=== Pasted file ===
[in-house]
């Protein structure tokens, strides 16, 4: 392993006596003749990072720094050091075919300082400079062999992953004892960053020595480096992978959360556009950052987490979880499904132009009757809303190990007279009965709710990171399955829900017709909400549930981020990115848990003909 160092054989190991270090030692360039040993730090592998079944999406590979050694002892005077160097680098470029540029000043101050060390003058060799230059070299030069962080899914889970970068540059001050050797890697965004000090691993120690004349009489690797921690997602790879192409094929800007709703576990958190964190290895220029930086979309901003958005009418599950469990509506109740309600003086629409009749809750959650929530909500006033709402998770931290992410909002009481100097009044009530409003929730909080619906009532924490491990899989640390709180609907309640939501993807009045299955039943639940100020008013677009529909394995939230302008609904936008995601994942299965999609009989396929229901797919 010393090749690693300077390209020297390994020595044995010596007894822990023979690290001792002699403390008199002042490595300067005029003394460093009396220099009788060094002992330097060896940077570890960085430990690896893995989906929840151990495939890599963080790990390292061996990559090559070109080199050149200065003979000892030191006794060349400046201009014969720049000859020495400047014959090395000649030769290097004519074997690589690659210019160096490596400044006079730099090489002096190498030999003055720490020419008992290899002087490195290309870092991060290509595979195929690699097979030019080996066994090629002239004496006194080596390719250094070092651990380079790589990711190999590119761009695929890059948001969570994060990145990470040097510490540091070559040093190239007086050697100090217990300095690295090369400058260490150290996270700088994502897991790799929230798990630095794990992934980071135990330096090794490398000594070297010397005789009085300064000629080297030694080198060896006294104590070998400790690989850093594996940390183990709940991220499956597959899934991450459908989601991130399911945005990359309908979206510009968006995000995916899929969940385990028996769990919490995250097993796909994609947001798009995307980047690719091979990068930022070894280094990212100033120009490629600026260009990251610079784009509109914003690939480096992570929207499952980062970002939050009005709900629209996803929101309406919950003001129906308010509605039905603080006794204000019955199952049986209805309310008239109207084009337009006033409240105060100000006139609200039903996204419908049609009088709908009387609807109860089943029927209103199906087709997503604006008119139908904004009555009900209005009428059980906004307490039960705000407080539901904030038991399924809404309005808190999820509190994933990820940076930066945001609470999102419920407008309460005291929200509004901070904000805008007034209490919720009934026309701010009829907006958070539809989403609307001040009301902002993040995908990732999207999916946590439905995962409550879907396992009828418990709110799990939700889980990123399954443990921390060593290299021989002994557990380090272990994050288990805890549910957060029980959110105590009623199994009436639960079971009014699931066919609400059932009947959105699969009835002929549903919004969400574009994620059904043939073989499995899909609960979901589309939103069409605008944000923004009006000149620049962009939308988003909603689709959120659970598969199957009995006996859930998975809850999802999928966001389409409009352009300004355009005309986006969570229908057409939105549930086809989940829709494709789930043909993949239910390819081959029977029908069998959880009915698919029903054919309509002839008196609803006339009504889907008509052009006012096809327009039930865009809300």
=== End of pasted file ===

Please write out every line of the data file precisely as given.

[in-house]
């Protein structure tokens, strides 16, 4: 392993006596003749990072720094050091075919300082400079062999992953004892960053020595480096992978959360556009950052987490979880499904132009009757809303190990007279009965709710990171399955829900017709909400549930981020990115848990003909 160092054989190991270090030692360039040993730090592998079944999406590979050694002892005077160097680098470029540029000043101050060390003058060799230059070299030069962080899914889970970068540059001050050797890697965004000090691993120690004349009489690797921690997602790879192409094929800007709703576990958190964190290895220029930086979309901003958005009418599950469990509506109740309600003086629409009749809750959650929530909500006033709402998770931290992410909002009481100097009044009530409003929730909080619906009532924490491990899989640390709180609907309640939501993807009045299955039943639940100020008013677009529909394995939230302008609904936008995601994942299965999609009989396929229901797919 010393090749690693300077390209020297390994020595044995010596007894822990023979690290001792002699403390008199002042490595300067005029003394460093009396220099009788060094002992330097060896940077570890960085430990690896893995989906929840151990495939890599963080790990390292061996990559090559070109080199050149200065003979000892030191006794060349400046201009014969720049000859020495400047014959090395000649030769290097004519074997690589690659210019160096490596400044006079730099090489002096190498030999003055720490020419008992290899002087490195290309870092991060290509595979195929690699097979030019080996066994090629002239004496006194080596390719250094070092651990380079790589990711190999590119761009695929890059948001969570994060990145990470040097510490540091070559040093190239007086050697100090217990300095690295090369400058260490150290996270700088994502897991790799929230798990630095794990992934980071135990330096090794490398000594070297010397005789009085300064000629080297030694080198060896006294104590070998400790690989850093594996940390183990709940991220499956597959899934991450459908989601991130399911945005990359309908979206510009968006995000995916899929969940385990028996769990919490995250097993796909994609947001798009995307980047690719091979990068930022070894280094990212100033120009490629600026260009990251610079784009509109914003690939480096992570929207499952980062970002939050009005709900629209996803929101309406919950003001129906308010509605039905603080006794204000019955199952049986209805309310008239109207084009337009006033409240105060100000006139609200039903996204419908049609009088709908009387609807109860089943029927209103199906087709997503604006008119139908904004009555009900209005009428059980906004307490039960705000407080539901904030038991399924809404309005808190999820509190994933990820940076930066945001609470999102419920407008309460005291929200509004901070904000805008007034209490919720009934026309701010009829907006958070539809989403609307001040009301902002993040995908990732999207999916946590439905995962409550879907396992009828418990709110799990939700889980990123399954443990921390060593290299021989002994557990380090272990994050288990805890549910957060029980959110105590009623199994009436639960079971009014699931066919609400059932009947959105699969009835002929549903919004969400574009994620059904043939073989499995899909609960979901589309939103069409605008944000923004009006000149620049962009939308988003909603689709959120659970598969199957009995006996859930998975809850999802999928966001389409409009352009300004355009005309986006969570229908057409939105549930086809989940829709494709789930043909993949239910390819081959029977029908069998959880009915698919029903054919309509002839008196609803006339009504889907008509052009006012096809327009039930865009809300």